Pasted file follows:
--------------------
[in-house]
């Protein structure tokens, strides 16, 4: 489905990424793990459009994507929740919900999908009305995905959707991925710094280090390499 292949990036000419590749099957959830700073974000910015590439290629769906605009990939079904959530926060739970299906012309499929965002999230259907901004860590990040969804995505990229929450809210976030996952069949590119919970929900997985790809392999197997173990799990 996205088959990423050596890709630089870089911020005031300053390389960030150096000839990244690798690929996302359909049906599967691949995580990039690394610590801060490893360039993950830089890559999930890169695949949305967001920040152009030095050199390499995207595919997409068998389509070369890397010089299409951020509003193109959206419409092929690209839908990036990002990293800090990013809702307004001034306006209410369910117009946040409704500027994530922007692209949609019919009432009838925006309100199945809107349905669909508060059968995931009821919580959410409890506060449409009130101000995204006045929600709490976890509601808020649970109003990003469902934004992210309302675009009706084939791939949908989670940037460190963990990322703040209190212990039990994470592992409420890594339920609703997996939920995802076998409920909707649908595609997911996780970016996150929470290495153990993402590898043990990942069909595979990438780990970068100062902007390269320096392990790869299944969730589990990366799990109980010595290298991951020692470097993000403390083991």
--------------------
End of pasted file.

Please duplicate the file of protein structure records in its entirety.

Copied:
[in-house]
């Protein structure tokens, strides 16, 4: 489905990424793990459009994507929740919900999908009305995905959707991925710094280090390499 292949990036000419590749099957959830700073974000910015590439290629769906605009990939079904959530926060739970299906012309499929965002999230259907901004860590990040969804995505990229929450809210976030996952069949590119919970929900997985790809392999197997173990799990 996205088959990423050596890709630089870089911020005031300053390389960030150096000839990244690798690929996302359909049906599967691949995580990039690394610590801060490893360039993950830089890559999930890169695949949305967001920040152009030095050199390499995207595919997409068998389509070369890397010089299409951020509003193109959206419409092929690209839908990036990002990293800090990013809702307004001034306006209410369910117009946040409704500027994530922007692209949609019919009432009838925006309100199945809107349905669909508060059968995931009821919580959410409890506060449409009130101000995204006045929600709490976890509601808020649970109003990003469902934004992210309302675009009706084939791939949908989670940037460190963990990322703040209190212990039990994470592992409420890594339920609703997996939920995802076998409920909707649908595609997911996780970016996150929470290495153990993402590898043990990942069909595979990438780990970068100062902007390269320096392990790869299944969730589990990366799990109980010595290298991951020692470097993000403390083991």